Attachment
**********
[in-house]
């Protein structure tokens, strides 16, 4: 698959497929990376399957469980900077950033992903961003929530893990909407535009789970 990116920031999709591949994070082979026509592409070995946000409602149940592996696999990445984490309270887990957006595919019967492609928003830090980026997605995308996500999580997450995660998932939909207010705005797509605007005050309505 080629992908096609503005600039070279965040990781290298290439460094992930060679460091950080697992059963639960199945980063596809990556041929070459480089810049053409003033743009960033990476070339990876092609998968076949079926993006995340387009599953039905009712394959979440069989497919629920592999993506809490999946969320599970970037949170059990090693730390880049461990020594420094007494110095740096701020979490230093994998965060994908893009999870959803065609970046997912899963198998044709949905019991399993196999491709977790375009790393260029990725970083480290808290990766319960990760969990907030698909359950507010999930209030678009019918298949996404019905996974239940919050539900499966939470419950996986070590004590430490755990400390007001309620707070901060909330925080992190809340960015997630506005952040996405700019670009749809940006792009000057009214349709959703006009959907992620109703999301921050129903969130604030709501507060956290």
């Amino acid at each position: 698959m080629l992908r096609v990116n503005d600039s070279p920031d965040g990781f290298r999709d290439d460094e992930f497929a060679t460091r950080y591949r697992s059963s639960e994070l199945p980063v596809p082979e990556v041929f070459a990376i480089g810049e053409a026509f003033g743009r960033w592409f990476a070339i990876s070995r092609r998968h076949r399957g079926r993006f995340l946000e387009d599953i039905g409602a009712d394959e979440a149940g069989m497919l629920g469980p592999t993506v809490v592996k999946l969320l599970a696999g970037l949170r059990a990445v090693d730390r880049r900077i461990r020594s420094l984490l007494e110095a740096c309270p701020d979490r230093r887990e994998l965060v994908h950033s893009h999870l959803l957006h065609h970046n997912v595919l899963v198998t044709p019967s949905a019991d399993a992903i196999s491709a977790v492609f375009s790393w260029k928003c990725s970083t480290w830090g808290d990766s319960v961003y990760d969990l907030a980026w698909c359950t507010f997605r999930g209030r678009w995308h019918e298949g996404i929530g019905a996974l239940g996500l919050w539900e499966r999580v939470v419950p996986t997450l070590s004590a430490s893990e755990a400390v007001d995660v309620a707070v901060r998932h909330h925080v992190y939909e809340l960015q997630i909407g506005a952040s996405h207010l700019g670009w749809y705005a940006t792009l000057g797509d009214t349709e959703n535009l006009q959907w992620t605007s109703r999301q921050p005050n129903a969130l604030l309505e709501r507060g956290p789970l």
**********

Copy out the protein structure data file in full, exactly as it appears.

[in-house]
């Protein structure tokens, strides 16, 4: 698959497929990376399957469980900077950033992903961003929530893990909407535009789970 990116920031999709591949994070082979026509592409070995946000409602149940592996696999990445984490309270887990957006595919019967492609928003830090980026997605995308996500999580997450995660998932939909207010705005797509605007005050309505 080629992908096609503005600039070279965040990781290298290439460094992930060679460091950080697992059963639960199945980063596809990556041929070459480089810049053409003033743009960033990476070339990876092609998968076949079926993006995340387009599953039905009712394959979440069989497919629920592999993506809490999946969320599970970037949170059990090693730390880049461990020594420094007494110095740096701020979490230093994998965060994908893009999870959803065609970046997912899963198998044709949905019991399993196999491709977790375009790393260029990725970083480290808290990766319960990760969990907030698909359950507010999930209030678009019918298949996404019905996974239940919050539900499966939470419950996986070590004590430490755990400390007001309620707070901060909330925080992190809340960015997630506005952040996405700019670009749809940006792009000057009214349709959703006009959907992620109703999301921050129903969130604030709501507060956290």
């Amino acid at each position: 698959m080629l992908r096609v990116n503005d600039s070279p920031d965040g990781f290298r999709d290439d460094e992930f497929a060679t460091r950080y591949r697992s059963s639960e994070l199945p980063v596809p082979e990556v041929f070459a990376i480089g810049e053409a026509f003033g743009r960033w592409f990476a070339i990876s070995r092609r998968h076949r399957g079926r993006f995340l946000e387009d599953i039905g409602a009712d394959e979440a149940g069989m497919l629920g469980p592999t993506v809490v592996k999946l969320l599970a696999g970037l949170r059990a990445v090693d730390r880049r900077i461990r020594s420094l984490l007494e110095a740096c309270p701020d979490r230093r887990e994998l965060v994908h950033s893009h999870l959803l957006h065609h970046n997912v595919l899963v198998t044709p019967s949905a019991d399993a992903i196999s491709a977790v492609f375009s790393w260029k928003c990725s970083t480290w830090g808290d990766s319960v961003y990760d969990l907030a980026w698909c359950t507010f997605r999930g209030r678009w995308h019918e298949g996404i929530g019905a996974l239940g996500l919050w539900e499966r999580v939470v419950p996986t997450l070590s004590a430490s893990e755990a400390v007001d995660v309620a707070v901060r998932h909330h925080v992190y939909e809340l960015q997630i909407g506005a952040s996405h207010l700019g670009w749809y705005a940006t792009l000057g797509d009214t349709e959703n535009l006009q959907w992620t605007s109703r999301q921050p005050n129903a969130l604030l309505e709501r507060g956290p789970l």